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Old 11-27-2012, 05:22 PM   #6
DaveNull DaveNull is offline
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Quote:
Originally Posted by Fire Me Boy! View Post
Star Trek is 2.35:1. The 1.85:1 is what will fill your 16:9 screen. No, if it's available in "widescreen," it will be the theatrical aspect ratio. So your options are to 1. understand that what you're seeing is what the director intended; 2. watch the 2.35:1 movies on some sort of zoom which will cut off the sides; or 3. watch only movies with a 1.85:1 aspect ratio.

As a corollary, I thought we were way past this "I don't like black bars on my TV" bullshit?
I take it you already are well versed with what Kubrick did with all of his films, but for the good of the order:

Quote:
Why are some of Kubrickís films not available "letterboxed" on home video?
Kubrick had total control over the aspect ratios (ratio of the width of a film image to its height) of his films, in their theatrical release and on home video. He liked to experiment, and he liked to question conventions regarding aspect ratios, so itís no surprise that there is no real consistency regarding the home video versions of his films.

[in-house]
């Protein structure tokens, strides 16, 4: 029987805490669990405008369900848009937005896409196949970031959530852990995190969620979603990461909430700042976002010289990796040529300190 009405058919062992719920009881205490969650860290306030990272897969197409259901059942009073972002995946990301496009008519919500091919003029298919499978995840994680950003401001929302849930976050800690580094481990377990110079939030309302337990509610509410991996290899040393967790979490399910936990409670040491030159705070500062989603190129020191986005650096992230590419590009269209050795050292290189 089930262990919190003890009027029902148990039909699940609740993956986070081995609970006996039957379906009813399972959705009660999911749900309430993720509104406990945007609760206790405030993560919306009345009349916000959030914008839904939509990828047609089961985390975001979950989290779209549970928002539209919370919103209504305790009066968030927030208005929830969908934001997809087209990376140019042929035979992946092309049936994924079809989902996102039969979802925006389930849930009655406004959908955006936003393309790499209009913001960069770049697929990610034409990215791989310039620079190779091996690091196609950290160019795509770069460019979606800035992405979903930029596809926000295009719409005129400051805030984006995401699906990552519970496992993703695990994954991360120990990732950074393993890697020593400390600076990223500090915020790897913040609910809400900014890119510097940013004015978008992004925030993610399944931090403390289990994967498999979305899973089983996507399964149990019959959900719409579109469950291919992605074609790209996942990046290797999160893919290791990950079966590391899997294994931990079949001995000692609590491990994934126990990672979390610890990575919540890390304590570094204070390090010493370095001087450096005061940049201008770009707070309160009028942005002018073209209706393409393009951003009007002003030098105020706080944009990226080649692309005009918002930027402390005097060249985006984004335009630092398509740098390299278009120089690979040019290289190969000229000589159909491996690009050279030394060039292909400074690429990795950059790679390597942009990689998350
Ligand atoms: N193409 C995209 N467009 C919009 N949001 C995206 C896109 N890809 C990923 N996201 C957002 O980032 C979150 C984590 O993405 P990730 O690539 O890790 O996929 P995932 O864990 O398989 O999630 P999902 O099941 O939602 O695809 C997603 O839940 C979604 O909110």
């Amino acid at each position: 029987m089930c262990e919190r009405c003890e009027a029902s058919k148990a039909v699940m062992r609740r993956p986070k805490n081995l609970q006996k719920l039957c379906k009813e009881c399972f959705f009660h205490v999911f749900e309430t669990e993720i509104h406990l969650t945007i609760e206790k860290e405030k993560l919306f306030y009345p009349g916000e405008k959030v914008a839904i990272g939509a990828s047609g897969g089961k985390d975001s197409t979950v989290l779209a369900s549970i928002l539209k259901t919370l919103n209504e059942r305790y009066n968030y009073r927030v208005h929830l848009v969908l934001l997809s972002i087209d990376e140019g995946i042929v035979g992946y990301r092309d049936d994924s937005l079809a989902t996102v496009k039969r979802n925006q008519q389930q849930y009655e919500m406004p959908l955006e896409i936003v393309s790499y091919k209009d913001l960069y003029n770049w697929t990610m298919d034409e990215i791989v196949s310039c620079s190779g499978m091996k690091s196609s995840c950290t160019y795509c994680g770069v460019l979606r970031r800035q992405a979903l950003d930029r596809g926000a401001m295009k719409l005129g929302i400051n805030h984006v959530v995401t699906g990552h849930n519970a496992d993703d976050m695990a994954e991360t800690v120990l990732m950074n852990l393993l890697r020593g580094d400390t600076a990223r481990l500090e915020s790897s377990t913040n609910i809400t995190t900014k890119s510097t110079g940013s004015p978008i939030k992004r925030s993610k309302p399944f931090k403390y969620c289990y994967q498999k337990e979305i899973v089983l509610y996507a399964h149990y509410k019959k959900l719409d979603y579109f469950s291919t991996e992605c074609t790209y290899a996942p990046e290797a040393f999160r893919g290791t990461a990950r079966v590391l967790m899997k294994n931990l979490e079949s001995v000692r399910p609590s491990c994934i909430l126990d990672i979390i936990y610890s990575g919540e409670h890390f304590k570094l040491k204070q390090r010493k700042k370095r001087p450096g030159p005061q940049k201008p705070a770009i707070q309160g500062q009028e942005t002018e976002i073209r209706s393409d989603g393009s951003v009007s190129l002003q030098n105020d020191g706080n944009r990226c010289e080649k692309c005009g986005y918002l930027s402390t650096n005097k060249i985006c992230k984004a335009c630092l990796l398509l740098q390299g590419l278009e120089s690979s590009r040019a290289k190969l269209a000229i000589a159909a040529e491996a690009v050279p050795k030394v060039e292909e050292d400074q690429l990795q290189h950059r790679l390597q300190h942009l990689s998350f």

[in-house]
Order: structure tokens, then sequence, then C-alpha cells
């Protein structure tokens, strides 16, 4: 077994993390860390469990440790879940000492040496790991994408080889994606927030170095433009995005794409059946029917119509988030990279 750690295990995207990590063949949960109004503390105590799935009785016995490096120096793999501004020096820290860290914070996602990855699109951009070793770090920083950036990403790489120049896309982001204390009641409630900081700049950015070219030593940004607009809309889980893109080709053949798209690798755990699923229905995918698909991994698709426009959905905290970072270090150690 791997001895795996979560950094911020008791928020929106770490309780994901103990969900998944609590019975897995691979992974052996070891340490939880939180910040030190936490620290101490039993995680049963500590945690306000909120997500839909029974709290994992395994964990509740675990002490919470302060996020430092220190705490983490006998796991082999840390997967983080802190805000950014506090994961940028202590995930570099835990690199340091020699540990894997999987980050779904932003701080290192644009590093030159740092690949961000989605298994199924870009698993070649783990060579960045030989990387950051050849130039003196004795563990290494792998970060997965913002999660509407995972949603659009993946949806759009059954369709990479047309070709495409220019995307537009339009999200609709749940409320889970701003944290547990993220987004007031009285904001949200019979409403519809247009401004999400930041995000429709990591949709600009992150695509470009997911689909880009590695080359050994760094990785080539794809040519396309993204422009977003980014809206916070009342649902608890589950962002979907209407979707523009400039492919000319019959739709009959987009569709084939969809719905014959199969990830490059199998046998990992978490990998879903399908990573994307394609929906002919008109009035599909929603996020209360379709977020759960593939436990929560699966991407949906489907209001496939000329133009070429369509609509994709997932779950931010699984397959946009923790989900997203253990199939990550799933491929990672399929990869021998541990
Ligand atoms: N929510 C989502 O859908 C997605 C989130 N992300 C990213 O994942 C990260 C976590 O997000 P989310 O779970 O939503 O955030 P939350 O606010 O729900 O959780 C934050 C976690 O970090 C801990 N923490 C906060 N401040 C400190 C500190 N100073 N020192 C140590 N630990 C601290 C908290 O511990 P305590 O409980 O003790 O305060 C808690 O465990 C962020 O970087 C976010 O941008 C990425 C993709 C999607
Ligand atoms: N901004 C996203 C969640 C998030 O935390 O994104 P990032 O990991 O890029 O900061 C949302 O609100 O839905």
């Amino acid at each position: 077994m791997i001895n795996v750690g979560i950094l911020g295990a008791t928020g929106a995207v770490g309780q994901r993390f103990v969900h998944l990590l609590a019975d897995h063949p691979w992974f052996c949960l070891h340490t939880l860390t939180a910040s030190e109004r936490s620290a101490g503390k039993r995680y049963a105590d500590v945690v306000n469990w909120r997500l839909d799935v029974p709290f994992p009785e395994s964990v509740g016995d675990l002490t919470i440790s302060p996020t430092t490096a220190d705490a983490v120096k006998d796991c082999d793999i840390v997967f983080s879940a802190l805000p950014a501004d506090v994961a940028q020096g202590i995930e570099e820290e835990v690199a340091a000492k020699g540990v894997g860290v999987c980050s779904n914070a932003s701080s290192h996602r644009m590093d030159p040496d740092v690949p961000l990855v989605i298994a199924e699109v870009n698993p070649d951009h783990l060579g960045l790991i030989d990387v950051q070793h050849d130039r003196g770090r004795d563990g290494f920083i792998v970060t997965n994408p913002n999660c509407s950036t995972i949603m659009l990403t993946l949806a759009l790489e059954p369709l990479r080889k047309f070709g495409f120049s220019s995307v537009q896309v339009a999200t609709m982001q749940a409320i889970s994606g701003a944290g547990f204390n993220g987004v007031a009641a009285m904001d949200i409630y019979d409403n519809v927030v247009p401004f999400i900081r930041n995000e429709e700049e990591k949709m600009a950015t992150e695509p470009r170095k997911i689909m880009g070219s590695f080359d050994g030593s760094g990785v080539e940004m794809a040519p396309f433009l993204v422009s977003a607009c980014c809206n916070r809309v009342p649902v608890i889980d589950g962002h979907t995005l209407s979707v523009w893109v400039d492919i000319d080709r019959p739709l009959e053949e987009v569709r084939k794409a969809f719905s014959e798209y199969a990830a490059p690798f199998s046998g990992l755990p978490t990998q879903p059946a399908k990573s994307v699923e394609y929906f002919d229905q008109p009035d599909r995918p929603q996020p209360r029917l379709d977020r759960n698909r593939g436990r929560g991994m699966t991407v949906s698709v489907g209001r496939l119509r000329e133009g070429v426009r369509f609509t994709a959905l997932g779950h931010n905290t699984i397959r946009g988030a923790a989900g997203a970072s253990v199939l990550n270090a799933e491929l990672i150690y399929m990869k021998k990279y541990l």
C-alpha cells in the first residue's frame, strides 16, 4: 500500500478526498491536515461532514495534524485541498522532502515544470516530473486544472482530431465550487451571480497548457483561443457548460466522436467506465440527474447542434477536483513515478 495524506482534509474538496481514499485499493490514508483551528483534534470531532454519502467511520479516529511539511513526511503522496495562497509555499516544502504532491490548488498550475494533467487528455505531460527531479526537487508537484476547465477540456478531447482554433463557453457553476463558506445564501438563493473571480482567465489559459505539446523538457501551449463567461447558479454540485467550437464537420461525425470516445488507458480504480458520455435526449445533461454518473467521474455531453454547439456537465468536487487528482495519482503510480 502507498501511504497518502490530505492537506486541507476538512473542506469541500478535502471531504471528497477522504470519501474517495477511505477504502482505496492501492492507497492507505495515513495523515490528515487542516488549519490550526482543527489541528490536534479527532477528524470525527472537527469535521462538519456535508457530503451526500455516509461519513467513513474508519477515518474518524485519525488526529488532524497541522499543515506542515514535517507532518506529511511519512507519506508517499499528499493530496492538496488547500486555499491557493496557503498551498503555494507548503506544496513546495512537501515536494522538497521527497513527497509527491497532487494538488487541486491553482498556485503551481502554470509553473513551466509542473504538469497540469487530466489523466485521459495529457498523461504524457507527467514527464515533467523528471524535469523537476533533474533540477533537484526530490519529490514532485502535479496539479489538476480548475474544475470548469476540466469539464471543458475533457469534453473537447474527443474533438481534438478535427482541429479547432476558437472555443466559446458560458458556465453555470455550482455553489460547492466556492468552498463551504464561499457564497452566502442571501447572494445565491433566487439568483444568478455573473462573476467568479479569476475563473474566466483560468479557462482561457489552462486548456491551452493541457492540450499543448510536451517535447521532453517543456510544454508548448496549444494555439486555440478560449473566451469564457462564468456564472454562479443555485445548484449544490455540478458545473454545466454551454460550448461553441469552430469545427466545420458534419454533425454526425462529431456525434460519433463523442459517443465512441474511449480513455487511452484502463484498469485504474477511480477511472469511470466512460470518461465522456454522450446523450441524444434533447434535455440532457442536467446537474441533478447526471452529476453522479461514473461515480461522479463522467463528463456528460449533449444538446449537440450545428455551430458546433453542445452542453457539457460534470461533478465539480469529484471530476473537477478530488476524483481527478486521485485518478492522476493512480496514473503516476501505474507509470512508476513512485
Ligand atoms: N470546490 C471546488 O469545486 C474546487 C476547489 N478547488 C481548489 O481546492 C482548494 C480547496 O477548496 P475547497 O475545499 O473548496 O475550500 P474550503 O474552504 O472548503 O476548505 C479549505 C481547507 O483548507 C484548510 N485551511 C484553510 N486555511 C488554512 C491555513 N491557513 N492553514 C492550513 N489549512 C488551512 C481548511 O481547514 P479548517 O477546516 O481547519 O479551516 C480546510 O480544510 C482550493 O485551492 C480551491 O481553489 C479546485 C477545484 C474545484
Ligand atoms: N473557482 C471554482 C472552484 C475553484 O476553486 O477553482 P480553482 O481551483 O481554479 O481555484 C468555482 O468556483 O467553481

Spartacus and 2001: A Space Odyssey were the only films he shot using a "widescreen" format (Super Technirama on Spartacus and Super Panavision on 2001), so those would be the only two really hurt by not being letterboxed (both are available on video and DVD letterboxed to approximately their proper aspect ratios).

A Clockwork Orange and Barry Lyndon were shot and released in most theaters in the matted 1.66 : 1 widescreen ratio, and The Shining, Full Metal Jacket and Eyes Wide Shut were shot open-matted (or full-frame) and framed for a theatrical release in the American standard ratio of 1.85 : 1.

However, Kubrick preferred on all these films that they be transferred to home video fullscreen (a ratio of about 1.37 : 1). Had he remained alive to see the rising popularity of widescreen and high-definition TVs, he may have eventually changed his mind about these films.

What is the definition of "letterboxed"?
"Letterboxed" is the term commonly used to describe when a feature film is shown

in its original aspect ratio on TV (meaning that there are black bars on

top of and below the image, to simulate a movie screen).

"Matting" can also be used, but is more commonly a term used in connection with the actual filming process, i.e. "Kubrick normally matted his films for a 1.66 : 1 aspect ratio."

It means putting an actual hard mat inside the camera to cut out part of the image. When referring to home video, "letterboxing" is the more common term.
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